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Dignity is not a concept with which modern football often concerns itself, but when the Angola midfielder Figueiredo spoke of his side’s defeat by Portugal on Sunday as “dignified”, he clearly saw it as something of a triumph. Angola, after all, are the second-lowest-ranked side of an African entry many feared would be, to quote the Senegal captain Ferdinand Coly, “an embarrassment” at the World Cup.

Admittedly the five African teams have picked up just one point from their opening games – and that secured only by Radhi Jaidi’s last-minute equaliser for Tunisia against Saudi Arabia – but there has been no humiliation.

Ivory Coast were expected to be the best African representative, and so it proved, as only two bad misses from Bonaventure Kalou prevented them taking something from their match against Argentina.

Ghana were let down by a lack of composure in the final third, but unsettled a very good Italy with the power of their midfield.

Even Togo, the worst of the five according to the Fifa rankings, led against South Korea, and will wonder what might have been had Jean-Paul Abalo not been sent off early in the second half.

But it was Angola’s performance against Portugal, finalists at the 2004 European Championship, that was most heartening. Perhaps Portugal’s showboating after taking a fourth-minute lead let the Africans off the hook but, given a lifeline, they performed creditably, and would have stolen an equaliser had it not been for Ricardo’s fingertip save from Andre a minute before half-time.

“I don’t think Portugal were ever completely comfortable,” said the forward Pedro Mantorras, and given the gulf in tradition and quality between the sides, the Angolans could not have asked for more than that.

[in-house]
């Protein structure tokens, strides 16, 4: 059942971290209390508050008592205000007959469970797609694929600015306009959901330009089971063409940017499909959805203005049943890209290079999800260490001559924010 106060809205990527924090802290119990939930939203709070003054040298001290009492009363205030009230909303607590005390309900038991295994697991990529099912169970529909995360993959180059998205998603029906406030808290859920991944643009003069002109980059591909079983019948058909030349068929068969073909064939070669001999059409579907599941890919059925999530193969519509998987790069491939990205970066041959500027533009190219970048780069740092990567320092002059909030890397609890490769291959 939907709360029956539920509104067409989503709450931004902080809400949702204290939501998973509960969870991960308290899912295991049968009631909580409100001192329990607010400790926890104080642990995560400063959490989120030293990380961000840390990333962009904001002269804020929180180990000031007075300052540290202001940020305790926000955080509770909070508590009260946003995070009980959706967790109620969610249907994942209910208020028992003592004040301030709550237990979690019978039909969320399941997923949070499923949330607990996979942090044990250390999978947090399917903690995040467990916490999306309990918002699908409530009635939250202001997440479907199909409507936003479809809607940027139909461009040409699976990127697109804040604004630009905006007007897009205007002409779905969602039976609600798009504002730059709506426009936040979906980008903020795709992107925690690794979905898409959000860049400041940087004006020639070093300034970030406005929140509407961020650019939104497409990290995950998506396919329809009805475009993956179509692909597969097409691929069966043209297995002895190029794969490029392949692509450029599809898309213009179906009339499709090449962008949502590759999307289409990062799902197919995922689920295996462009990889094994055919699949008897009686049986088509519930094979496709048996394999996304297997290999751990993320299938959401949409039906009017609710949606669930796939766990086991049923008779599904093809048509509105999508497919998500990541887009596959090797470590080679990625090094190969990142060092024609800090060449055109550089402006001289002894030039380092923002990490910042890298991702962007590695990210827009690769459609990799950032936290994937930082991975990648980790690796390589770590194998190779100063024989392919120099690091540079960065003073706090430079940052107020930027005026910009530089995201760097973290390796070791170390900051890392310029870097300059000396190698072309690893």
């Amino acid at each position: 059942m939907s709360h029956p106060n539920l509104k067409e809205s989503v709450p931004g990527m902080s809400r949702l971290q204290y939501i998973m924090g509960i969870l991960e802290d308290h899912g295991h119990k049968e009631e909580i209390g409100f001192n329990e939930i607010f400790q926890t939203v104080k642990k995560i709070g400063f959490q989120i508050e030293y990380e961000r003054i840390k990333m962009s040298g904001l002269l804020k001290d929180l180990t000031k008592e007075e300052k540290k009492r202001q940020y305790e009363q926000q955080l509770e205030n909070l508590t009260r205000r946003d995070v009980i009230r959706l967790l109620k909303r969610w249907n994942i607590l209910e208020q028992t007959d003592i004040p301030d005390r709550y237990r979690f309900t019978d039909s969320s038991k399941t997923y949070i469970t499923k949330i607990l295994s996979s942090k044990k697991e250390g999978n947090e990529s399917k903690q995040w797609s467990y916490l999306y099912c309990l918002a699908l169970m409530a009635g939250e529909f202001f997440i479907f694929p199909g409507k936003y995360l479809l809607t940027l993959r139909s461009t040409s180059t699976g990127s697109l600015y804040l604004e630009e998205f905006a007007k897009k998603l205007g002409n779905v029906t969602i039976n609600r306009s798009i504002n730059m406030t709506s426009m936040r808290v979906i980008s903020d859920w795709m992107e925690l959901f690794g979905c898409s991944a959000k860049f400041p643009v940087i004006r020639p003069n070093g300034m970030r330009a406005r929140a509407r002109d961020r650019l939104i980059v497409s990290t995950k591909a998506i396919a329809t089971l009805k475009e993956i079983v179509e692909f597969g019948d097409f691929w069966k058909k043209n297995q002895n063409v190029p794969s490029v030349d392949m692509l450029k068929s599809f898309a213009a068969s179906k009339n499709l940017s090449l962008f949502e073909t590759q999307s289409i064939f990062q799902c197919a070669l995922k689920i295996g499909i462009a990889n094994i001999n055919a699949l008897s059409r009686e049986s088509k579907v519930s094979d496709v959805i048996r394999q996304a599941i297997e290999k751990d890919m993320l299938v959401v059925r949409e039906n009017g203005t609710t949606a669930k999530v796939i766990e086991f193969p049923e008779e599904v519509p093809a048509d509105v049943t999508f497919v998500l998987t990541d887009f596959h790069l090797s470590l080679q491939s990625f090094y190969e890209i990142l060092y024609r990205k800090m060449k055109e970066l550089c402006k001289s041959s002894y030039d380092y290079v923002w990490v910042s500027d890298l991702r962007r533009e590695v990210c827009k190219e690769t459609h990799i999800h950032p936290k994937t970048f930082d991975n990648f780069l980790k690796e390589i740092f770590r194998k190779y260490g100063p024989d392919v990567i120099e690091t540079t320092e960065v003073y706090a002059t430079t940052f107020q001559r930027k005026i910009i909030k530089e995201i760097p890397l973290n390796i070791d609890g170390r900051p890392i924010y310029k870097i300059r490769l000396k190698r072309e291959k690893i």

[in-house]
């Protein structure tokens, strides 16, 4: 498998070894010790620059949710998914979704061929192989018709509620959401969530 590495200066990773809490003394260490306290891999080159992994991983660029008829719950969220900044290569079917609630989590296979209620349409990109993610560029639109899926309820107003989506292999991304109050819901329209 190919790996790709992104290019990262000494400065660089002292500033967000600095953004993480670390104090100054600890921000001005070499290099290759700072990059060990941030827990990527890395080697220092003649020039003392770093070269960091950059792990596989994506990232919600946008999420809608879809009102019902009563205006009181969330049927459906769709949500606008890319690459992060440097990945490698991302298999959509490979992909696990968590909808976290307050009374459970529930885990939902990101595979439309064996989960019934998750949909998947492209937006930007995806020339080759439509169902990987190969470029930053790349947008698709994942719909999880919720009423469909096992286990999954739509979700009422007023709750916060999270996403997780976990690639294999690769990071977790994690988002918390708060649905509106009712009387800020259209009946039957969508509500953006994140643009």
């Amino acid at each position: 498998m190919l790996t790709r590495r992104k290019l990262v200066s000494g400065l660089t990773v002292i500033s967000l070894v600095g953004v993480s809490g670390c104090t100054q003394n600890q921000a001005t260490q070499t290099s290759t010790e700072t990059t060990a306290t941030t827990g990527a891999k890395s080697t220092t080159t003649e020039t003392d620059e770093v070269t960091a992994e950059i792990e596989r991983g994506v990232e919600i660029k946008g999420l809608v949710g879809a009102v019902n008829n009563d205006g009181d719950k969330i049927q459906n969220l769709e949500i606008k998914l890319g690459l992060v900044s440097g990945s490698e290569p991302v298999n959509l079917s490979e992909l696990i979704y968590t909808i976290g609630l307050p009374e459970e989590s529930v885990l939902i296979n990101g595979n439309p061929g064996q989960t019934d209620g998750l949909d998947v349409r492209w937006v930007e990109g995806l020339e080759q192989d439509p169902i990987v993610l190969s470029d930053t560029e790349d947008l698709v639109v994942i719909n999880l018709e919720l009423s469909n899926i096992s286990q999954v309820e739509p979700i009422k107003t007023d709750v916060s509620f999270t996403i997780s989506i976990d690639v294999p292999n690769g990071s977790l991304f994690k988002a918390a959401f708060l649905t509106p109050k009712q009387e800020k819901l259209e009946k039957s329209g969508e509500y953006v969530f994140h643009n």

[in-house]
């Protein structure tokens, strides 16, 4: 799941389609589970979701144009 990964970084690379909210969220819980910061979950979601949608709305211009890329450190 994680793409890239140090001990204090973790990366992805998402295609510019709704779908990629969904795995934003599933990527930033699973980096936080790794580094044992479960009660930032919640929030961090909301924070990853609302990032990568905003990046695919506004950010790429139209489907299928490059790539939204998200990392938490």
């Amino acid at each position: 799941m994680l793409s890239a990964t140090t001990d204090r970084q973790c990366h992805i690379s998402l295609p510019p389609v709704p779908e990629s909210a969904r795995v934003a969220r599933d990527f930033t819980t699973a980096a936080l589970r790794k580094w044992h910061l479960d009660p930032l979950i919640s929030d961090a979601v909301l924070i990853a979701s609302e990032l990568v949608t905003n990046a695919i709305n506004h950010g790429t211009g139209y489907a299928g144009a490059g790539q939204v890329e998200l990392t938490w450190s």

The only shadow over their performance was the suspicion that grew increasingly as the game went on that both teams were happy with a 1-0 scoreline. Portugal’s relationship with Angola is complex. Five years ago a friendly between the sides was abandoned amid rioting after Angola had had four men sent off, but this time the mood had changed, with many of the younger generation of Angolan players speaking of Portugal as a second home.

Mantorras, who plays in Lisbon for Benfica, had even said he would not celebrate scoring against “the country that took me in when I needed it”. Portugal got their three points, Angola got their dignity and both can now refocus for the rest of the tournament.

For Angola that means a game against Mexico today, an encounter for which they have been preparing with the help of psychologist Laurindo Vieira, a lecturer at the Catholic University in Luanda.

“The psychologist talks to them about brains and nerves and whatnot, and he tries to make them more confident,” said the team’s press spokesman Arlindo Macedo. “I’m not really sure what they do in these lectures but the players come out laughing about who is using the right side of their brain and who is not.”

If nothing else, that speaks of a healthy team spirit, and that may be Angola’s strongest attribute. Many of this squad, after all, grew up together under the present coach, Luis Oliveira Goncalves, when he was in charge of the Under-20 side.

“He helped me a lot,” said Mantorras. “Especially in 2001 when we won the African Under-20 championship. I was just a kid, but he taught me all about life as a footballer.”

Whether because of Vieira’s work or not, that togetherness is translating into self-belief, and there is even talk of what might happen if Angola could hold Mexico to a draw; a win against Iran in their final game might then see them take an improbable place in the knockout phase.

There is of course the danger of over-reaching and ignominy, but the second stage of a minnow’s development is when dignity is no longer enough, and Angola seem to have reached it.

“We don’t want another moral victory,” said Figueiredo. “We want a real victory and three points.”

Copyright The Financial Times Limited 2019. All rights reserved.

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